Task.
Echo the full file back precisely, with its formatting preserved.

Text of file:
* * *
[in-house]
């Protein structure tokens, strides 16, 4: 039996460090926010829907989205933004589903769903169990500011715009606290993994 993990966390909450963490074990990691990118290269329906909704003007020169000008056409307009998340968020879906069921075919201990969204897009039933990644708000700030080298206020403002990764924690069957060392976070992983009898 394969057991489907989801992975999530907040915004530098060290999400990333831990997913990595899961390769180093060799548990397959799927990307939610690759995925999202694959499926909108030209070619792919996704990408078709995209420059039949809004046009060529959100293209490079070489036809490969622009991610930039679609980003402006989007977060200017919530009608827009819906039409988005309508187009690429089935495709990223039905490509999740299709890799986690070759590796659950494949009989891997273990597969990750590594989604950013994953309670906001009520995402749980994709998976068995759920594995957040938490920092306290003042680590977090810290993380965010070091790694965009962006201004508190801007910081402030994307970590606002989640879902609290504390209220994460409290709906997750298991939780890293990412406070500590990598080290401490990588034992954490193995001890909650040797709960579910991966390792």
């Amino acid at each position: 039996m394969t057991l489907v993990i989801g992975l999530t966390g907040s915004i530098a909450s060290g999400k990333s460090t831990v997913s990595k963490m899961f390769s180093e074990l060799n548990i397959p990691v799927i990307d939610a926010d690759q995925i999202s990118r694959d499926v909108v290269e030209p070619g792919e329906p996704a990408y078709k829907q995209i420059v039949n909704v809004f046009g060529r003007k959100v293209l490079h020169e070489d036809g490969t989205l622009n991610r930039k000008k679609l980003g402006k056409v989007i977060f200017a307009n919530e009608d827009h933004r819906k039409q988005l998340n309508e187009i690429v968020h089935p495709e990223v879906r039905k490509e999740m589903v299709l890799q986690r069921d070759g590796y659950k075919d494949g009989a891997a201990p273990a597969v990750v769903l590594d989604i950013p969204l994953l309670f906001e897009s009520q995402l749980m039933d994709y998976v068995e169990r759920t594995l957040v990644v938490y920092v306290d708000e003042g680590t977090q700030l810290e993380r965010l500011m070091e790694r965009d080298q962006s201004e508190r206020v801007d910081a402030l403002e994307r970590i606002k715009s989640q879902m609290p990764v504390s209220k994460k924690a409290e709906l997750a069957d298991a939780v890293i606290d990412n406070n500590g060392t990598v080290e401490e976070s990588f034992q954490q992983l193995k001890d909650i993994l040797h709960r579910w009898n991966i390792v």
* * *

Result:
[in-house]
């Protein structure tokens, strides 16, 4: 039996460090926010829907989205933004589903769903169990500011715009606290993994 993990966390909450963490074990990691990118290269329906909704003007020169000008056409307009998340968020879906069921075919201990969204897009039933990644708000700030080298206020403002990764924690069957060392976070992983009898 394969057991489907989801992975999530907040915004530098060290999400990333831990997913990595899961390769180093060799548990397959799927990307939610690759995925999202694959499926909108030209070619792919996704990408078709995209420059039949809004046009060529959100293209490079070489036809490969622009991610930039679609980003402006989007977060200017919530009608827009819906039409988005309508187009690429089935495709990223039905490509999740299709890799986690070759590796659950494949009989891997273990597969990750590594989604950013994953309670906001009520995402749980994709998976068995759920594995957040938490920092306290003042680590977090810290993380965010070091790694965009962006201004508190801007910081402030994307970590606002989640879902609290504390209220994460409290709906997750298991939780890293990412406070500590990598080290401490990588034992954490193995001890909650040797709960579910991966390792």
């Amino acid at each position: 039996m394969t057991l489907v993990i989801g992975l999530t966390g907040s915004i530098a909450s060290g999400k990333s460090t831990v997913s990595k963490m899961f390769s180093e074990l060799n548990i397959p990691v799927i990307d939610a926010d690759q995925i999202s990118r694959d499926v909108v290269e030209p070619g792919e329906p996704a990408y078709k829907q995209i420059v039949n909704v809004f046009g060529r003007k959100v293209l490079h020169e070489d036809g490969t989205l622009n991610r930039k000008k679609l980003g402006k056409v989007i977060f200017a307009n919530e009608d827009h933004r819906k039409q988005l998340n309508e187009i690429v968020h089935p495709e990223v879906r039905k490509e999740m589903v299709l890799q986690r069921d070759g590796y659950k075919d494949g009989a891997a201990p273990a597969v990750v769903l590594d989604i950013p969204l994953l309670f906001e897009s009520q995402l749980m039933d994709y998976v068995e169990r759920t594995l957040v990644v938490y920092v306290d708000e003042g680590t977090q700030l810290e993380r965010l500011m070091e790694r965009d080298q962006s201004e508190r206020v801007d910081a402030l403002e994307r970590i606002k715009s989640q879902m609290p990764v504390s209220k994460k924690a409290e709906l997750a069957d298991a939780v890293i606290d990412n406070n500590g060392t990598v080290e401490e976070s990588f034992q954490q992983l193995k001890d909650i993994l040797h709960r579910w009898n991966i390792v």